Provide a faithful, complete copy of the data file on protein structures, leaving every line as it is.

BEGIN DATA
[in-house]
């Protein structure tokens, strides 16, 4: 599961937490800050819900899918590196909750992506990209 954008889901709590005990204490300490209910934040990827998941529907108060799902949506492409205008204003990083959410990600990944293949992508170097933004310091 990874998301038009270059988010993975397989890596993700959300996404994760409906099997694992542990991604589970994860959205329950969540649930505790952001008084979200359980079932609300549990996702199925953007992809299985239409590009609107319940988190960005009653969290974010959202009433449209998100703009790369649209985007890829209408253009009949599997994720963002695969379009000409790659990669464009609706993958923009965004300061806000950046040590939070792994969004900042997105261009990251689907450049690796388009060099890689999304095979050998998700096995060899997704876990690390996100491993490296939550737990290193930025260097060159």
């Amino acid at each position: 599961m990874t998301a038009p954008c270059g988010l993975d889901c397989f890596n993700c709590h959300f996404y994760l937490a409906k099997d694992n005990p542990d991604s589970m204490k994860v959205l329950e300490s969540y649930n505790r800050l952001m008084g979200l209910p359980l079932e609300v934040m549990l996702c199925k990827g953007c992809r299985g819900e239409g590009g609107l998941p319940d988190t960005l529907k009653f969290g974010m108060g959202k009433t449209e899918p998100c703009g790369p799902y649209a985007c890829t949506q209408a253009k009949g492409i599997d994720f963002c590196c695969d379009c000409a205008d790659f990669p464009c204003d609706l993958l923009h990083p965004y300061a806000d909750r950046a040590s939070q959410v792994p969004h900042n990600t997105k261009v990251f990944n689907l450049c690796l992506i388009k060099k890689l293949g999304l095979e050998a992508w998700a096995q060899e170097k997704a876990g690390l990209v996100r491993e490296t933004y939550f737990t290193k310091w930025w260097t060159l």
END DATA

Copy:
[in-house]
């Protein structure tokens, strides 16, 4: 599961937490800050819900899918590196909750992506990209 954008889901709590005990204490300490209910934040990827998941529907108060799902949506492409205008204003990083959410990600990944293949992508170097933004310091 990874998301038009270059988010993975397989890596993700959300996404994760409906099997694992542990991604589970994860959205329950969540649930505790952001008084979200359980079932609300549990996702199925953007992809299985239409590009609107319940988190960005009653969290974010959202009433449209998100703009790369649209985007890829209408253009009949599997994720963002695969379009000409790659990669464009609706993958923009965004300061806000950046040590939070792994969004900042997105261009990251689907450049690796388009060099890689999304095979050998998700096995060899997704876990690390996100491993490296939550737990290193930025260097060159």
């Amino acid at each position: 599961m990874t998301a038009p954008c270059g988010l993975d889901c397989f890596n993700c709590h959300f996404y994760l937490a409906k099997d694992n005990p542990d991604s589970m204490k994860v959205l329950e300490s969540y649930n505790r800050l952001m008084g979200l209910p359980l079932e609300v934040m549990l996702c199925k990827g953007c992809r299985g819900e239409g590009g609107l998941p319940d988190t960005l529907k009653f969290g974010m108060g959202k009433t449209e899918p998100c703009g790369p799902y649209a985007c890829t949506q209408a253009k009949g492409i599997d994720f963002c590196c695969d379009c000409a205008d790659f990669p464009c204003d609706l993958l923009h990083p965004y300061a806000d909750r950046a040590s939070q959410v792994p969004h900042n990600t997105k261009v990251f990944n689907l450049c690796l992506i388009k060099k890689l293949g999304l095979e050998a992508w998700a096995q060899e170097k997704a876990g690390l990209v996100r491993e490296t933004y939550f737990t290193k310091w930025w260097t060159l």